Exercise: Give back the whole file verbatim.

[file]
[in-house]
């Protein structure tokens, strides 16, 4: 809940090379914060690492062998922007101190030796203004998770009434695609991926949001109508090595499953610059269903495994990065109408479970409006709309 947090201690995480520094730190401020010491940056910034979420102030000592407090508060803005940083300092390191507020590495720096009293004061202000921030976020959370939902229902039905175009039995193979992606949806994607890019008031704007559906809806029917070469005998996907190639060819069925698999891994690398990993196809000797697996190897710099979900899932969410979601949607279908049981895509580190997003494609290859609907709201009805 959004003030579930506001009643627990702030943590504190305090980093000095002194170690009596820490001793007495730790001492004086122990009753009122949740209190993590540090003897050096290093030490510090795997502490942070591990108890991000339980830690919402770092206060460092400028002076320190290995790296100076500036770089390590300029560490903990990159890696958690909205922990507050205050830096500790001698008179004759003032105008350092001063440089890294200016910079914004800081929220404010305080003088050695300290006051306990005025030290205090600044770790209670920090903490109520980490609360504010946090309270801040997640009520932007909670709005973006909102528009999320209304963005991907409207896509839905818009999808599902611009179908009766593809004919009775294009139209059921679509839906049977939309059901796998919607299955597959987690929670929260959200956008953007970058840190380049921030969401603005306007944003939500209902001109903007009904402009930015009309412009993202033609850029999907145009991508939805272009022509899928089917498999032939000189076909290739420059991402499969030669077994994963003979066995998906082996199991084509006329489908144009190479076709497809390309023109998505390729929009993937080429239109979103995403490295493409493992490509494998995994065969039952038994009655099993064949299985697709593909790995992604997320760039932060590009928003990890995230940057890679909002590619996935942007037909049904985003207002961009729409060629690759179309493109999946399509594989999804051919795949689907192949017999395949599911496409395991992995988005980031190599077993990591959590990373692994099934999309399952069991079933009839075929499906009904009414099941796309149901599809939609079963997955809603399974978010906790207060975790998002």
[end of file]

[in-house]
């Protein structure tokens, strides 16, 4: 809940090379914060690492062998922007101190030796203004998770009434695609991926949001109508090595499953610059269903495994990065109408479970409006709309 947090201690995480520094730190401020010491940056910034979420102030000592407090508060803005940083300092390191507020590495720096009293004061202000921030976020959370939902229902039905175009039995193979992606949806994607890019008031704007559906809806029917070469005998996907190639060819069925698999891994690398990993196809000797697996190897710099979900899932969410979601949607279908049981895509580190997003494609290859609907709201009805 959004003030579930506001009643627990702030943590504190305090980093000095002194170690009596820490001793007495730790001492004086122990009753009122949740209190993590540090003897050096290093030490510090795997502490942070591990108890991000339980830690919402770092206060460092400028002076320190290995790296100076500036770089390590300029560490903990990159890696958690909205922990507050205050830096500790001698008179004759003032105008350092001063440089890294200016910079914004800081929220404010305080003088050695300290006051306990005025030290205090600044770790209670920090903490109520980490609360504010946090309270801040997640009520932007909670709005973006909102528009999320209304963005991907409207896509839905818009999808599902611009179908009766593809004919009775294009139209059921679509839906049977939309059901796998919607299955597959987690929670929260959200956008953007970058840190380049921030969401603005306007944003939500209902001109903007009904402009930015009309412009993202033609850029999907145009991508939805272009022509899928089917498999032939000189076909290739420059991402499969030669077994994963003979066995998906082996199991084509006329489908144009190479076709497809390309023109998505390729929009993937080429239109979103995403490295493409493992490509494998995994065969039952038994009655099993064949299985697709593909790995992604997320760039932060590009928003990890995230940057890679909002590619996935942007037909049904985003207002961009729409060629690759179309493109999946399509594989999804051919795949689907192949017999395949599911496409395991992995988005980031190599077993990591959590990373692994099934999309399952069991079933009839075929499906009904009414099941796309149901599809939609079963997955809603399974978010906790207060975790998002």